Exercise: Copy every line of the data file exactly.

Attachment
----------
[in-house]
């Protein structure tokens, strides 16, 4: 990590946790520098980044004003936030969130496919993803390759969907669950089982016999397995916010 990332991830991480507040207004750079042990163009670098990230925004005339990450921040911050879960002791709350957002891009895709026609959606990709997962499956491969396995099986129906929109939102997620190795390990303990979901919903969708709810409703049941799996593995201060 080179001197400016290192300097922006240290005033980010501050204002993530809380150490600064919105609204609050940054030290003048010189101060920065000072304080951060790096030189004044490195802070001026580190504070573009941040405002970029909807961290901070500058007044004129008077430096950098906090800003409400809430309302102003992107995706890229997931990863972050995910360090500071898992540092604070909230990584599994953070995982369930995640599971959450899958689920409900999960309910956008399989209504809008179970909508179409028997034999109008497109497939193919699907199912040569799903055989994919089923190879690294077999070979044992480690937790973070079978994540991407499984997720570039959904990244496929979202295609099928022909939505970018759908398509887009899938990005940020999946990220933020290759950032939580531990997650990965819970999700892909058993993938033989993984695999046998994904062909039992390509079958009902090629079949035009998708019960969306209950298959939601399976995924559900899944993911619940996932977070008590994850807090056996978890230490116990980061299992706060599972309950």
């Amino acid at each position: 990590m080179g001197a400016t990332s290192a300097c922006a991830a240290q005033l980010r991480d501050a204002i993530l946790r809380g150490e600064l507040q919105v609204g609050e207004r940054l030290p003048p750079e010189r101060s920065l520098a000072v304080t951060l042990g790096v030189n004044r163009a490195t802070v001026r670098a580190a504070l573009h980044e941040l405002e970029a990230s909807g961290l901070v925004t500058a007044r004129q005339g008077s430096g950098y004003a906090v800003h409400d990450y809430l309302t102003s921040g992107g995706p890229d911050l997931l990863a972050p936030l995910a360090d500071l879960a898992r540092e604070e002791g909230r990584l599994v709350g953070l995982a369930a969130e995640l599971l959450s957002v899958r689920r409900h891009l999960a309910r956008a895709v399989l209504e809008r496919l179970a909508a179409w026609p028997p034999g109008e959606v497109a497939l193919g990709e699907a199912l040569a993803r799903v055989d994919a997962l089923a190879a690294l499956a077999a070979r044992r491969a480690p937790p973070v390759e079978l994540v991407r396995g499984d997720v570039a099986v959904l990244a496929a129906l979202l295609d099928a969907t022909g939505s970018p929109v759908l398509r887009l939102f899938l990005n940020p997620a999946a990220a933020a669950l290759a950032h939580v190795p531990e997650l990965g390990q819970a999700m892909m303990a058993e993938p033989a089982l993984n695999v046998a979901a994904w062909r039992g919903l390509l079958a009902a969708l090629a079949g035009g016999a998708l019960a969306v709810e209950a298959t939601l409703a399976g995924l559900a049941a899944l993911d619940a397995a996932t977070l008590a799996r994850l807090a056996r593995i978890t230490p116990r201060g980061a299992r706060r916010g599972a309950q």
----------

[in-house]
């Protein structure tokens, strides 16, 4: 990590946790520098980044004003936030969130496919993803390759969907669950089982016999397995916010 990332991830991480507040207004750079042990163009670098990230925004005339990450921040911050879960002791709350957002891009895709026609959606990709997962499956491969396995099986129906929109939102997620190795390990303990979901919903969708709810409703049941799996593995201060 080179001197400016290192300097922006240290005033980010501050204002993530809380150490600064919105609204609050940054030290003048010189101060920065000072304080951060790096030189004044490195802070001026580190504070573009941040405002970029909807961290901070500058007044004129008077430096950098906090800003409400809430309302102003992107995706890229997931990863972050995910360090500071898992540092604070909230990584599994953070995982369930995640599971959450899958689920409900999960309910956008399989209504809008179970909508179409028997034999109008497109497939193919699907199912040569799903055989994919089923190879690294077999070979044992480690937790973070079978994540991407499984997720570039959904990244496929979202295609099928022909939505970018759908398509887009899938990005940020999946990220933020290759950032939580531990997650990965819970999700892909058993993938033989993984695999046998994904062909039992390509079958009902090629079949035009998708019960969306209950298959939601399976995924559900899944993911619940996932977070008590994850807090056996978890230490116990980061299992706060599972309950």
């Amino acid at each position: 990590m080179g001197a400016t990332s290192a300097c922006a991830a240290q005033l980010r991480d501050a204002i993530l946790r809380g150490e600064l507040q919105v609204g609050e207004r940054l030290p003048p750079e010189r101060s920065l520098a000072v304080t951060l042990g790096v030189n004044r163009a490195t802070v001026r670098a580190a504070l573009h980044e941040l405002e970029a990230s909807g961290l901070v925004t500058a007044r004129q005339g008077s430096g950098y004003a906090v800003h409400d990450y809430l309302t102003s921040g992107g995706p890229d911050l997931l990863a972050p936030l995910a360090d500071l879960a898992r540092e604070e002791g909230r990584l599994v709350g953070l995982a369930a969130e995640l599971l959450s957002v899958r689920r409900h891009l999960a309910r956008a895709v399989l209504e809008r496919l179970a909508a179409w026609p028997p034999g109008e959606v497109a497939l193919g990709e699907a199912l040569a993803r799903v055989d994919a997962l089923a190879a690294l499956a077999a070979r044992r491969a480690p937790p973070v390759e079978l994540v991407r396995g499984d997720v570039a099986v959904l990244a496929a129906l979202l295609d099928a969907t022909g939505s970018p929109v759908l398509r887009l939102f899938l990005n940020p997620a999946a990220a933020a669950l290759a950032h939580v190795p531990e997650l990965g390990q819970a999700m892909m303990a058993e993938p033989a089982l993984n695999v046998a979901a994904w062909r039992g919903l390509l079958a009902a969708l090629a079949g035009g016999a998708l019960a969306v709810e209950a298959t939601l409703a399976g995924l559900a049941a899944l993911d619940a397995a996932t977070l008590a799996r994850l807090a056996r593995i978890t230490p116990r201060g980061a299992r706060r916010g599972a309950q």